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Sophisticated Condition Monitoring

When you move away from traditional scheduled maintenance and let computers do the talking, you can prevent major equipment breakdowns.

For any manufacturing or warehousing operation, the biggest nightmare scenario is the breakdown of a major piece of equipment, one that brings everything to a screeching halt. While the equipment is down, your staff sits idle, products don’t move in your facility, and your customers are disappointed. No one wants to experience this.

Estimating the true costs of this downtime must consider a variety of factors. These might include the cost of repairs or replacement; unplanned lost production time; the cost of labor during and after the event; the cost of spare parts inventory if needed; the cost of manually monitoring and collecting data.

You also need to consider who within your facility is impacted by downtime—who are the stakeholders? Essentially, it runs from the shop floor to the top floor.

On the manufacturing or warehousing floor, you have your day-to-day employees who will be looking to see what has gone wrong and what to do about it. They’ll wonder about the ease of installation, warning signs of shutdown, and following long work orders. At the middle level, you have reliability engineers. In the face of an equipment failure, they’ll be thinking about what replacement equipment they should buy, how it might impact daily operations, integration with existing IT systems, and warning systems before breakdown.

At the top—the C-suite—you’ll have the executive level investors who will question equipment purchases from a cost basis, ROI, the impact on the bottom line, and the health and safety of employees. Finally, controls engineers and IT stakeholders must weigh in to bring it all together.

Too often, big breakdowns come as the result of using traditional condition monitoring techniques. These can include vibration analysis, oil and electrical analysis, and temperature monitoring. Usually, this manual monitoring is carried out by a skilled reliability engineer who develops a monthly paper report for customers. It doesn’t provide any real-time analysis and often fails to deliver real value.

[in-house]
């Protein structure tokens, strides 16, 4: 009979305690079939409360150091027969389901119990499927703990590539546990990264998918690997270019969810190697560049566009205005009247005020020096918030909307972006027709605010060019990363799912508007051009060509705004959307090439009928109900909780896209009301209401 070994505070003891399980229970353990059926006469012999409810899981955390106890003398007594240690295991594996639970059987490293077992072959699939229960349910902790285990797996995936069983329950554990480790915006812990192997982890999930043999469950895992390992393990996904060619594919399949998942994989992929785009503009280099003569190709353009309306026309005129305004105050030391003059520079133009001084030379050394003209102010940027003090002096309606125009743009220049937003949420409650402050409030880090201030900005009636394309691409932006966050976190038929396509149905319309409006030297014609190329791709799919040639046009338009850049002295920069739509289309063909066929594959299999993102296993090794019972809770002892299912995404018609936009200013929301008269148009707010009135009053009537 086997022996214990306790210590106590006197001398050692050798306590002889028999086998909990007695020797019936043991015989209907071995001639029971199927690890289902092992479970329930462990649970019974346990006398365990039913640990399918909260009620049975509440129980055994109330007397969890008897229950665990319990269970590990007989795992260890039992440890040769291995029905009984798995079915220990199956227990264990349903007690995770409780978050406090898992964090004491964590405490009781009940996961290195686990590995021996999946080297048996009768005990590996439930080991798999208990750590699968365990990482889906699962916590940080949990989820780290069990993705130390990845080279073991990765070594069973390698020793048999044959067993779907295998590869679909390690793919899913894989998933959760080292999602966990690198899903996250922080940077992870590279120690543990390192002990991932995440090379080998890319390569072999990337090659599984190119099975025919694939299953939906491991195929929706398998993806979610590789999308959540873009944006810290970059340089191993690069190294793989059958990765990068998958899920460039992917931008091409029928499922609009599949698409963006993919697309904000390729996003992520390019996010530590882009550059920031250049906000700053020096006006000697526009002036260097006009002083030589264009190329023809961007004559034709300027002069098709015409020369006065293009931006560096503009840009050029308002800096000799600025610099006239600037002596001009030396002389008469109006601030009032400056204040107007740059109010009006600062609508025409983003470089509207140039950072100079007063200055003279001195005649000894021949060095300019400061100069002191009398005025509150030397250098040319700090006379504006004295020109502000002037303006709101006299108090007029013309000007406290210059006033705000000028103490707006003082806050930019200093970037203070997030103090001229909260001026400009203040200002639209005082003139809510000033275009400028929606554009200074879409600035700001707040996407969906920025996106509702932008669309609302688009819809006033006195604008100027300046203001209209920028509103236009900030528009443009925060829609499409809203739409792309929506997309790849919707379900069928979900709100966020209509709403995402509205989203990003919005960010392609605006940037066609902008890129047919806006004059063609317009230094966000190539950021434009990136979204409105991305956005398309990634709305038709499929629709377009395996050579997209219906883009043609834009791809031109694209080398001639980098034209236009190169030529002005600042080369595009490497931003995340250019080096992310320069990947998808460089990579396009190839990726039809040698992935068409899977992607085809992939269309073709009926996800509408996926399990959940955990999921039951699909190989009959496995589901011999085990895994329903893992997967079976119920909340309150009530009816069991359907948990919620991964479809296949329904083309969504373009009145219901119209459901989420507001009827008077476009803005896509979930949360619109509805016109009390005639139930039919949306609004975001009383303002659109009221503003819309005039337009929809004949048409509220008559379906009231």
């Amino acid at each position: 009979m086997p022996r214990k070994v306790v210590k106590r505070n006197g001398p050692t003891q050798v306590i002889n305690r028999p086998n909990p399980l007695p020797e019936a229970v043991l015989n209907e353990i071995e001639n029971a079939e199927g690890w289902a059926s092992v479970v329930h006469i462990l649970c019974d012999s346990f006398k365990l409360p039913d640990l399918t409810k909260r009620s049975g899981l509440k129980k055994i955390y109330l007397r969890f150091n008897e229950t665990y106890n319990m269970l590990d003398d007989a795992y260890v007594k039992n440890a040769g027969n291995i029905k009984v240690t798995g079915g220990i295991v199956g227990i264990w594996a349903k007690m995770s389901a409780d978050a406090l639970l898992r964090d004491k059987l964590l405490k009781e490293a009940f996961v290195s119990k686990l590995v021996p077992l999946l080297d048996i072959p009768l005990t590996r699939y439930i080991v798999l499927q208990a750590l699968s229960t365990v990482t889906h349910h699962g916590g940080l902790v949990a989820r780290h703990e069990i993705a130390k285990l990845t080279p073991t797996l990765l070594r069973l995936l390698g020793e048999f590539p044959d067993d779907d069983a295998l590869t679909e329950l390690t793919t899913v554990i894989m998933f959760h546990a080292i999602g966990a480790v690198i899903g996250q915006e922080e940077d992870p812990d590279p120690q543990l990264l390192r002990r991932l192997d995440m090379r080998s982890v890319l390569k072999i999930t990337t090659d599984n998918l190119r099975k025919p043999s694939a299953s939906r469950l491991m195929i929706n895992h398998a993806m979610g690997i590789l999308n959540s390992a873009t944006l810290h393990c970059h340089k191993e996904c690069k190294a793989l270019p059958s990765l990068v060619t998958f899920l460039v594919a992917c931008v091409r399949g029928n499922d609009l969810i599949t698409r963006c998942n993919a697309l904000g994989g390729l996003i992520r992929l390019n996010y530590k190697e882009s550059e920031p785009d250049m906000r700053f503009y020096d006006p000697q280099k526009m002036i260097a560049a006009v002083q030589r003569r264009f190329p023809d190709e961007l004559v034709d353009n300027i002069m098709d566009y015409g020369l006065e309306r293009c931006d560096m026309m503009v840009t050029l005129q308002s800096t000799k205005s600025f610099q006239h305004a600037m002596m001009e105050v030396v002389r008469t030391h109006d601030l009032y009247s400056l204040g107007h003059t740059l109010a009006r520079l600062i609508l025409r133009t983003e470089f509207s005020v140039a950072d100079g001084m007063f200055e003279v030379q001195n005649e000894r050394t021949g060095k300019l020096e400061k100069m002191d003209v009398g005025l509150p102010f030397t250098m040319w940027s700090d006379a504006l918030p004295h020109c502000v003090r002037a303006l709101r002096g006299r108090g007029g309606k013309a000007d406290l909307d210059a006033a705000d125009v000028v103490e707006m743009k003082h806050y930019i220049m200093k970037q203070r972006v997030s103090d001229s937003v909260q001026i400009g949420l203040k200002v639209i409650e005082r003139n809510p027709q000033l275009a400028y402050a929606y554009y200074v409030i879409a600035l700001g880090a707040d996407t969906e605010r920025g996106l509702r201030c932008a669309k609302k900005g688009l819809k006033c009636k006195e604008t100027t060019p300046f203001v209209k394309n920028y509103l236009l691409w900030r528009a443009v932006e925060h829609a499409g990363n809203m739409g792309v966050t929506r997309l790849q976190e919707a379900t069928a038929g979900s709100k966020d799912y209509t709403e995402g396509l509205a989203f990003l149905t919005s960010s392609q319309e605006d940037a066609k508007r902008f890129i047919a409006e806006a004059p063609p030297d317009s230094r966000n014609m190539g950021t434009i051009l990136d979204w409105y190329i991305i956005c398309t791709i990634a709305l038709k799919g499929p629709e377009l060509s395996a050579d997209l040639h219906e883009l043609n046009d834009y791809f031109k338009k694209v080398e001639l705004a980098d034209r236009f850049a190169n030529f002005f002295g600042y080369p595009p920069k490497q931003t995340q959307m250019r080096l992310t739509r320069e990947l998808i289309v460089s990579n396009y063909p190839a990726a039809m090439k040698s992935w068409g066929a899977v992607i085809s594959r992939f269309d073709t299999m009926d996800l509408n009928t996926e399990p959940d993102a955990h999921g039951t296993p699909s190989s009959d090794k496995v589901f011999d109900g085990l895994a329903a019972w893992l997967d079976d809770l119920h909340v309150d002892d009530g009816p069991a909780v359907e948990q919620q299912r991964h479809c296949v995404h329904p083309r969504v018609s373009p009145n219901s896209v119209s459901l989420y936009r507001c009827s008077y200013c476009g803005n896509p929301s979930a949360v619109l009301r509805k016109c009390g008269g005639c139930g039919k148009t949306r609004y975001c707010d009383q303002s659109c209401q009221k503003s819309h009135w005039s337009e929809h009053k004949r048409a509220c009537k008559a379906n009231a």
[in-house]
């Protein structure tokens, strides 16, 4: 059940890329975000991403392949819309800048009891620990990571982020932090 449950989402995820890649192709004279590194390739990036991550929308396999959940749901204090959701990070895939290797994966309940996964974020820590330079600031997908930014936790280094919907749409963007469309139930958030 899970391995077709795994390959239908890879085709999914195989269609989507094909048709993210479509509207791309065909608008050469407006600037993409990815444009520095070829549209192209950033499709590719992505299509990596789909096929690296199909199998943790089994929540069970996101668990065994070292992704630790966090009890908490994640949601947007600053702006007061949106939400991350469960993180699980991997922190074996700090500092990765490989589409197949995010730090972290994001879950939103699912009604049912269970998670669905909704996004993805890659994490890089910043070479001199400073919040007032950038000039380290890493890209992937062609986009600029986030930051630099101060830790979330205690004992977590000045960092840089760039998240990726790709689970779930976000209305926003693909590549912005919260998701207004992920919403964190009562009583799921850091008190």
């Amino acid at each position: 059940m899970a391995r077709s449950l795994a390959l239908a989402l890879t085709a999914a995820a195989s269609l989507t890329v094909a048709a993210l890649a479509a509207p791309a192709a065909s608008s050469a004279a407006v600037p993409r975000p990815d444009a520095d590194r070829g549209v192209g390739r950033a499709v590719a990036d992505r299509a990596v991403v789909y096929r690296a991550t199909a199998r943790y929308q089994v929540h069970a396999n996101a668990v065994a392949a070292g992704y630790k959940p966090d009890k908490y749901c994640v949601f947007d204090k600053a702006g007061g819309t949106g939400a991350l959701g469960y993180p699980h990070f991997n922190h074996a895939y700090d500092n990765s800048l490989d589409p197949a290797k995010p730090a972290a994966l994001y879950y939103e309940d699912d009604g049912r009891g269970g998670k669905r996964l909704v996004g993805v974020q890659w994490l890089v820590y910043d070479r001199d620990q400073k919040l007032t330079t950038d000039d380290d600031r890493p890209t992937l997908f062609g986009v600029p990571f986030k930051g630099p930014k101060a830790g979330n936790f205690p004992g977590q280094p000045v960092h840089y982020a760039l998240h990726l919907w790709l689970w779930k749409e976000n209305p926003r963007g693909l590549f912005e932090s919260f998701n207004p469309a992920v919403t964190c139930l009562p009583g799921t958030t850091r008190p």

What’s changing is a switch to closed-loop monitoring. This allows engineers to gather data, break it down, and then pull it all together to understand what it means. It involves collecting much of the same data that an engineer captures manually, like belt positions, electrical currents, power quality, and temperature. The benefit of using more intelligent equipment that provides computerized maintenance monitoring is that it can provide condition-based monitoring and maintenance, rather than scheduled maintenance.

Think of it as your “check engine” light. When the computer spots a part that’s about to fail, it can alert you so that you can fix the issue before it leads to a major breakdown. As an example: if you are condition monitoring the vibrations of an electric motor, it will look for bearing anomalies or loose mountings and shafts. Once it identifies an issue, it will drive specific prescriptions on how to react and fix the issue.

Once implemented, you can expect a cost savings of around 8% to 12% overall, according to one government report. If deployed in a large-scale operation, that total can reach into the hundreds of thousands of dollars. If you aren’t working with automated condition monitoring, you’re missing out.

The Solutions Community recently presented on the topic of “Condition Monitoring & Reliability: Foundation of a New Frontier” at ProMat 2023. To view a full recording of the seminar, please visit the ProMat Site.

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